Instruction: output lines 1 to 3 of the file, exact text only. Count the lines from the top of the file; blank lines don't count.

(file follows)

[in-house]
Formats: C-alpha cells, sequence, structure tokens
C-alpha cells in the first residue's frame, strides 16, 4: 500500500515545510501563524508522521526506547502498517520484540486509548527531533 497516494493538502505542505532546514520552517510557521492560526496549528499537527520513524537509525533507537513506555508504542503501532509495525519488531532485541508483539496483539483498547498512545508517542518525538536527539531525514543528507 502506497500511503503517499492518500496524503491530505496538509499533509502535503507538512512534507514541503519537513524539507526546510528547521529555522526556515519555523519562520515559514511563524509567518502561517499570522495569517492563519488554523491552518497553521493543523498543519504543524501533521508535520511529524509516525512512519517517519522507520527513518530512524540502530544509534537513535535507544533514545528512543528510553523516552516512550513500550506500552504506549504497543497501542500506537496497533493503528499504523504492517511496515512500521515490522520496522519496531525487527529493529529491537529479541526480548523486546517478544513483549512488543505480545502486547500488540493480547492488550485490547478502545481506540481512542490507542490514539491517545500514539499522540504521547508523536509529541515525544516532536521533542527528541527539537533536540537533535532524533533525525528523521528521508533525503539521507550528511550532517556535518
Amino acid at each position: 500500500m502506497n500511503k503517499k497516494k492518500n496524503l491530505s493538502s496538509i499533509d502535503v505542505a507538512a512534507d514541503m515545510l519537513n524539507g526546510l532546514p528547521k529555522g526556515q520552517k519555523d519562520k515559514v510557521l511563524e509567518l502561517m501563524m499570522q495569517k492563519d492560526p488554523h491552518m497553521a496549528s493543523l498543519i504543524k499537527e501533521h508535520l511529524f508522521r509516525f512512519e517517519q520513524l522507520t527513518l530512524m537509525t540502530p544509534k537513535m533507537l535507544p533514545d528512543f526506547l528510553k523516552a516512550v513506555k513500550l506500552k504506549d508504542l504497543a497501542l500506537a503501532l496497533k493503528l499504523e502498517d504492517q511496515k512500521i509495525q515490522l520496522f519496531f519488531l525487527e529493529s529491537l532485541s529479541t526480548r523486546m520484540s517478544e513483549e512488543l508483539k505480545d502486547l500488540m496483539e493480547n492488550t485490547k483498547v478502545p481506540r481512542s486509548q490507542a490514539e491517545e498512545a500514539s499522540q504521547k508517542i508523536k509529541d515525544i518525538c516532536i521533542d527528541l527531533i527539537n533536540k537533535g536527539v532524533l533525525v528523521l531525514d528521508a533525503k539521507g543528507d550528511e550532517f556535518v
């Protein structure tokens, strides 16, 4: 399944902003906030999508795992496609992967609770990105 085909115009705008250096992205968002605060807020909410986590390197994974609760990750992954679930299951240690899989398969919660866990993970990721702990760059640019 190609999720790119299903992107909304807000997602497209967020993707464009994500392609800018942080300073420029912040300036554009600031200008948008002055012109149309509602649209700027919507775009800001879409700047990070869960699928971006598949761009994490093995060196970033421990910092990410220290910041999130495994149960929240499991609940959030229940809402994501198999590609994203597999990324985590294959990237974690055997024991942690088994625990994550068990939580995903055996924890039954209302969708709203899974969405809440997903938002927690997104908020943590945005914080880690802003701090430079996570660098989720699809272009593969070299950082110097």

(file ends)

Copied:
[in-house]
Formats: C-alpha cells, sequence, structure tokens
C-alpha cells in the first residue's frame, strides 16, 4: 500500500515545510501563524508522521526506547502498517520484540486509548527531533 497516494493538502505542505532546514520552517510557521492560526496549528499537527520513524537509525533507537513506555508504542503501532509495525519488531532485541508483539496483539483498547498512545508517542518525538536527539531525514543528507 502506497500511503503517499492518500496524503491530505496538509499533509502535503507538512512534507514541503519537513524539507526546510528547521529555522526556515519555523519562520515559514511563524509567518502561517499570522495569517492563519488554523491552518497553521493543523498543519504543524501533521508535520511529524509516525512512519517517519522507520527513518530512524540502530544509534537513535535507544533514545528512543528510553523516552516512550513500550506500552504506549504497543497501542500506537496497533493503528499504523504492517511496515512500521515490522520496522519496531525487527529493529529491537529479541526480548523486546517478544513483549512488543505480545502486547500488540493480547492488550485490547478502545481506540481512542490507542490514539491517545500514539499522540504521547508523536509529541515525544516532536521533542527528541527539537533536540537533535532524533533525525528523521528521508533525503539521507550528511550532517556535518